Upon arriving at the White House, the CTC team set up a table in the Red Room and showed everyone in attendance how to splice fiber. “The whole experience was kind of neat,” Przybilla said. “Going through Secret Service TSA-style check points with all my tools and seeing their reaction to that stuff going through their scanner, I wish I could’ve recorded that. Their eyes just lit up.”

Post-event, ISE wanted to know more about the first person to splice fiber with White House officials. Take a moment to learn about his military experience, his perspective on why he’s successful in the field and what’s next on his list to accomplish in telecom. Then, consider sharing his insights with a veteran you know who should get involved with fiber deployment.

ISE: Why did you join the military? Please share your service branch, date of enlisting, and where you served. Share any medals, awards, or citations you earned.

Przybilla: I joined the military because I wanted more for myself. I wasn't content on where I was in life and needed a change. I joined the Army Reserves in 2004 and proudly wore the uniform until 2017. I was deployed to Iraq, completed many annual training exercises throughout the United States and Central America, and participated in military leadership courses to further my career. In 2015, I was selected as non-commissioned officer (NCO) of the year in my company.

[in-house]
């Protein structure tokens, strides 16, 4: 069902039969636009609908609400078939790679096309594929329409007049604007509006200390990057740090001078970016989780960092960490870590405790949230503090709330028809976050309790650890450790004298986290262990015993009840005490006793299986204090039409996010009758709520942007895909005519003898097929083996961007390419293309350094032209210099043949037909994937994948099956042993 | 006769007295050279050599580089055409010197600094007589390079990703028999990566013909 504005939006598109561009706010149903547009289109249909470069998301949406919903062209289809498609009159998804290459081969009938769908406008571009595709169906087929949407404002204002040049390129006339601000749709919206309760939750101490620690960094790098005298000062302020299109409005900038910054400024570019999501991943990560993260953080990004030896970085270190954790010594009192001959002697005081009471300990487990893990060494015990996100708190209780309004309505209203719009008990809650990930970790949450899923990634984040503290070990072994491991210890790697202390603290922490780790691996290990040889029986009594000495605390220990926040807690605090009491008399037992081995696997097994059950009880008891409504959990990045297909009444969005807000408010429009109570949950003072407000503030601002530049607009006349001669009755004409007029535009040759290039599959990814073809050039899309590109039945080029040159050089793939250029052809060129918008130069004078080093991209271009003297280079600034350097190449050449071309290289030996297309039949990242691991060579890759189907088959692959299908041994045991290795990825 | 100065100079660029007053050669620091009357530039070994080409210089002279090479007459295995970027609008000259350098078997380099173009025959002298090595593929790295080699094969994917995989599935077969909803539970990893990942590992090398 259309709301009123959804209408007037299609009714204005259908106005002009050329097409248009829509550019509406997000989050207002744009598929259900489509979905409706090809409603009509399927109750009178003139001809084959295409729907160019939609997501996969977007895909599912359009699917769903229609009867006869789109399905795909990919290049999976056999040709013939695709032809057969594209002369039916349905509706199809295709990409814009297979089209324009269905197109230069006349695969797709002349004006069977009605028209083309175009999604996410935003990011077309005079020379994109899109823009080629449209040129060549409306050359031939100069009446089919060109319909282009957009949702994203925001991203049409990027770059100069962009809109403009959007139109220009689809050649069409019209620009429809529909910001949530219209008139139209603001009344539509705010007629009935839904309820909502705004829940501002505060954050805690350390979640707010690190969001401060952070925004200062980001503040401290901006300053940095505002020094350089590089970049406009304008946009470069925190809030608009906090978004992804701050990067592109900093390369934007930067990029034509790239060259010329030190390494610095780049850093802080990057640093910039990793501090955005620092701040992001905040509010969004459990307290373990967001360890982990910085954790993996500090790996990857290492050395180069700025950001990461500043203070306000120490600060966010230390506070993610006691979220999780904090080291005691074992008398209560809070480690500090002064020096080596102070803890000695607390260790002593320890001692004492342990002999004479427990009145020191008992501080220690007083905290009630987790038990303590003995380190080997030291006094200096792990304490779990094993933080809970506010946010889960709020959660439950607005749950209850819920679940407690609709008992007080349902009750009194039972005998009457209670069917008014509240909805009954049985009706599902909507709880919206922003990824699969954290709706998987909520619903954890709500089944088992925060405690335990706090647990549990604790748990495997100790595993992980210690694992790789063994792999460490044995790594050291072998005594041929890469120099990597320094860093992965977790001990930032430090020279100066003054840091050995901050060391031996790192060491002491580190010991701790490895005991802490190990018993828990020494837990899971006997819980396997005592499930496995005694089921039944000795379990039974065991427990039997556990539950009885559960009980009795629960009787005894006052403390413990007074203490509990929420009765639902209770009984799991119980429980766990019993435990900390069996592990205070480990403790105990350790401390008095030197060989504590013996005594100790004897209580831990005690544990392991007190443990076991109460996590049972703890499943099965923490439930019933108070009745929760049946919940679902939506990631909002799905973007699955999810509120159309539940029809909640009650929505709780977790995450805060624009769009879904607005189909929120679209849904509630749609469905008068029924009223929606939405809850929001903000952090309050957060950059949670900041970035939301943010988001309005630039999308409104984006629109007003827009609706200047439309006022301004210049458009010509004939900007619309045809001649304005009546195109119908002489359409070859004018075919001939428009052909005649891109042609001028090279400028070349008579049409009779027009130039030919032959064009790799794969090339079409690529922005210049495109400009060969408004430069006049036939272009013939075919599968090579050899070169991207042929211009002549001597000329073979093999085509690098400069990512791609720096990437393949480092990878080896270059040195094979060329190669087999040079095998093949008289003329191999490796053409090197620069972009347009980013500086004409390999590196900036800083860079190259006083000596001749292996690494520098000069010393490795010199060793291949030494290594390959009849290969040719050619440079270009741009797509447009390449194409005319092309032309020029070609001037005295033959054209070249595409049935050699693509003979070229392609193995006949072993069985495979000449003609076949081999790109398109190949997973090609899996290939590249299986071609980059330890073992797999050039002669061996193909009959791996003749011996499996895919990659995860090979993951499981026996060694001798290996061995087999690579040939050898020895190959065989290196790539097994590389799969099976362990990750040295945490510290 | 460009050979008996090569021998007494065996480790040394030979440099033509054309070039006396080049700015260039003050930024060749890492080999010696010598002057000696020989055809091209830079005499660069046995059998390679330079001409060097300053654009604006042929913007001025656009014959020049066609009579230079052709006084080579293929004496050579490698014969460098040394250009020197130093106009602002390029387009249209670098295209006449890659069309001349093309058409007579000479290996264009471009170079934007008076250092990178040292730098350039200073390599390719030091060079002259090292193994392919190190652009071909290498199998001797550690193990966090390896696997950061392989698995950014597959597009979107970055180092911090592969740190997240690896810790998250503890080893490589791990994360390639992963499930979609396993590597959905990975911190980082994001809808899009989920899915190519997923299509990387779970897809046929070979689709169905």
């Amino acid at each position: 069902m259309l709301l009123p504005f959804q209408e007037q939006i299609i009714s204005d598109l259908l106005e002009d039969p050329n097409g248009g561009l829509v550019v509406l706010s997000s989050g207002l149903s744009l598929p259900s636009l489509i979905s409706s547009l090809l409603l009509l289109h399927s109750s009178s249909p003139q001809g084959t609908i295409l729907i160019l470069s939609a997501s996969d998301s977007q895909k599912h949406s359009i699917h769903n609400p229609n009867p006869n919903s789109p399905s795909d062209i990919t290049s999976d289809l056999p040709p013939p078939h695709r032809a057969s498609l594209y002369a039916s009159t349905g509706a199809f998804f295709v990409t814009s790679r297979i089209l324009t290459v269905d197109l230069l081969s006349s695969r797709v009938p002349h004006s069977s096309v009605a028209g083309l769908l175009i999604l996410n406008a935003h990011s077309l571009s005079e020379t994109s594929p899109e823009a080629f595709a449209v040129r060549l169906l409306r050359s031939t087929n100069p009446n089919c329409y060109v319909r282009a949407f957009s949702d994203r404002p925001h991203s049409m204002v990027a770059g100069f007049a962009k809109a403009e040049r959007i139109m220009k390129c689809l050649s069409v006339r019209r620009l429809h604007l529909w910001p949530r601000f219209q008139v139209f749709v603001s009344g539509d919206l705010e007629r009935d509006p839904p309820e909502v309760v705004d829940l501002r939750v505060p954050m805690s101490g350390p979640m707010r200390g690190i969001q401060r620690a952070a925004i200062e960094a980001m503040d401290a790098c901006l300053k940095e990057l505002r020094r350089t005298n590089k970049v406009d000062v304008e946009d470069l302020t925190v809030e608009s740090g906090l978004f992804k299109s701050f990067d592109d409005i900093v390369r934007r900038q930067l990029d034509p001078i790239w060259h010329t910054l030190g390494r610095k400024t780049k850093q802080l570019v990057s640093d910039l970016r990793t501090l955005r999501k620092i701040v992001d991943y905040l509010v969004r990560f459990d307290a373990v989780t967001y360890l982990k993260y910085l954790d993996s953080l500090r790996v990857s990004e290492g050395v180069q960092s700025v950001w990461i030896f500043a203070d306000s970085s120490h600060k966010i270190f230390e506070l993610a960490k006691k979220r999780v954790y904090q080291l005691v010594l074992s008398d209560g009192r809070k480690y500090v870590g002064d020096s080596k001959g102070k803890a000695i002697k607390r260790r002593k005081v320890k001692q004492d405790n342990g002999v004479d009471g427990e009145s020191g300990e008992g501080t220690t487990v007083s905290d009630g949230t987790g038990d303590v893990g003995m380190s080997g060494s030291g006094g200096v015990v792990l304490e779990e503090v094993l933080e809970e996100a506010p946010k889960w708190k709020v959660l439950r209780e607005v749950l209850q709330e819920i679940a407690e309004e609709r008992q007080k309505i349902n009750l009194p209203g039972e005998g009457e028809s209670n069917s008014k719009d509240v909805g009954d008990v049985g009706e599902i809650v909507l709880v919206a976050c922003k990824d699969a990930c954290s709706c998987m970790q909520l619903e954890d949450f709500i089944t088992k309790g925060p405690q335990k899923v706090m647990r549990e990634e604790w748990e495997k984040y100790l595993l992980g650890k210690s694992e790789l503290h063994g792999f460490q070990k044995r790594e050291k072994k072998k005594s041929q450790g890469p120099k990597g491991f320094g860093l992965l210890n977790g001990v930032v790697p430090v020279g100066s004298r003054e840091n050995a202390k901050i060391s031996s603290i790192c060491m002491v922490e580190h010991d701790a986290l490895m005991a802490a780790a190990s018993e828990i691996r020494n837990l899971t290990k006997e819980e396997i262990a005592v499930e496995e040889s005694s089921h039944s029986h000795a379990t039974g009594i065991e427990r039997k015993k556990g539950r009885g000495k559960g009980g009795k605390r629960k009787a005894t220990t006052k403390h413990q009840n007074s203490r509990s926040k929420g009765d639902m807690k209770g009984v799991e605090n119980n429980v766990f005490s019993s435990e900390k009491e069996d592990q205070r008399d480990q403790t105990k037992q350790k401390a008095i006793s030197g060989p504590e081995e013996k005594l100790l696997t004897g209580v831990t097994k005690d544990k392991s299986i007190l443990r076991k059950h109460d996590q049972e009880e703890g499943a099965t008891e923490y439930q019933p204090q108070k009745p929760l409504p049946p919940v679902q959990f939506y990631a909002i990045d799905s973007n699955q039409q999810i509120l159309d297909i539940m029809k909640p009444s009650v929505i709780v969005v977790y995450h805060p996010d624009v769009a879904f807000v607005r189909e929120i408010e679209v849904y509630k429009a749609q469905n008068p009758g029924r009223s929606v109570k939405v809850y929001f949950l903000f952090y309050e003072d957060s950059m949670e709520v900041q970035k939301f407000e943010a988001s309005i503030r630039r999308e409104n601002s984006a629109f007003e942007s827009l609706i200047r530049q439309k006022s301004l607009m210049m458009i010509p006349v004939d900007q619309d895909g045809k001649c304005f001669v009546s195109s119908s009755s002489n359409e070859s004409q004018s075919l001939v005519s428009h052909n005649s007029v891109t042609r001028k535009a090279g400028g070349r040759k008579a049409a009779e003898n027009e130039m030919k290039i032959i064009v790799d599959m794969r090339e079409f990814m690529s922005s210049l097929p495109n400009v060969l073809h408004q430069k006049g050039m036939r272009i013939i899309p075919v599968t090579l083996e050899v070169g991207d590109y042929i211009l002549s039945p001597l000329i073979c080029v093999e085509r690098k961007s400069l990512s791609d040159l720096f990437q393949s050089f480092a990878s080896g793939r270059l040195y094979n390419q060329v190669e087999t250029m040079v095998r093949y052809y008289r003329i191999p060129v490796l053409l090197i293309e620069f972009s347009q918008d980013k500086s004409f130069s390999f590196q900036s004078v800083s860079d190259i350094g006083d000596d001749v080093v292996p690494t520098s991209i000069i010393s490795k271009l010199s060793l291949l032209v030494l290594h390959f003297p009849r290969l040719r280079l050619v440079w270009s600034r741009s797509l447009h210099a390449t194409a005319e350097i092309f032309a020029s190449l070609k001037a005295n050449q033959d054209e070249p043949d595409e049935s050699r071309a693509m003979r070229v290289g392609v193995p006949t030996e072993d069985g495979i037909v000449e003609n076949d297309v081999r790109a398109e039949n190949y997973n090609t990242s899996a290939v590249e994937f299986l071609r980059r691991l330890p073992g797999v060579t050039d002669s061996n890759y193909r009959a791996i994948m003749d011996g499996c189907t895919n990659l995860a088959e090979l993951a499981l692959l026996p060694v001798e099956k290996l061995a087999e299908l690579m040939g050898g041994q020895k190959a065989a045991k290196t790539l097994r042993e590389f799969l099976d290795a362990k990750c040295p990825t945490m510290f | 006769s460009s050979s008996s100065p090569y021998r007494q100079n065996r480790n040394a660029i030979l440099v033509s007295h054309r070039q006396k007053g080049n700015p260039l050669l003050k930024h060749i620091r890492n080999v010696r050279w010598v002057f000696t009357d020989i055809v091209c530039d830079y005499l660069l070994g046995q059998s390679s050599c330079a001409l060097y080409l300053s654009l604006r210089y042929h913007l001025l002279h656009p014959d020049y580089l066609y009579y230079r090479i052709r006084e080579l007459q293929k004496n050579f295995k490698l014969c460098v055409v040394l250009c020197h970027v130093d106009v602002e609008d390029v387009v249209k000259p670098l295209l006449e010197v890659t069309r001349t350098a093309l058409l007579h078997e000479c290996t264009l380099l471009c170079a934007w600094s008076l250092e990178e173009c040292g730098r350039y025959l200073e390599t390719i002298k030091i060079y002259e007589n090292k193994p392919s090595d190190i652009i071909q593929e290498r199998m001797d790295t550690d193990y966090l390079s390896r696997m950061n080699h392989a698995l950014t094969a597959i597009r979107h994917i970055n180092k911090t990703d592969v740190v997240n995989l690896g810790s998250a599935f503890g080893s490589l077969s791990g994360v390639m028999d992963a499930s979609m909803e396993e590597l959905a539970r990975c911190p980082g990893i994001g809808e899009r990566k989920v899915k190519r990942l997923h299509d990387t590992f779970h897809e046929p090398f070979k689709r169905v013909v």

ISE: What was your job assignment? What were the key activities you performed, and in what circumstances/conditions? What people or resources were you responsible for in this role? 

Przybilla: My primary military occupational specialty (MOS) was 88M, Motor Transport Operator. My unit mainly transported bulk fuel but would haul anything via 915s (semis). Once I reached the rank of staff sergeant (SSG), I was transferred to another unit where I was a platoon sergeant, overseeing 20-30 soldiers while managing millions of dollars’ worth in equipment and assets needed to complete the mission.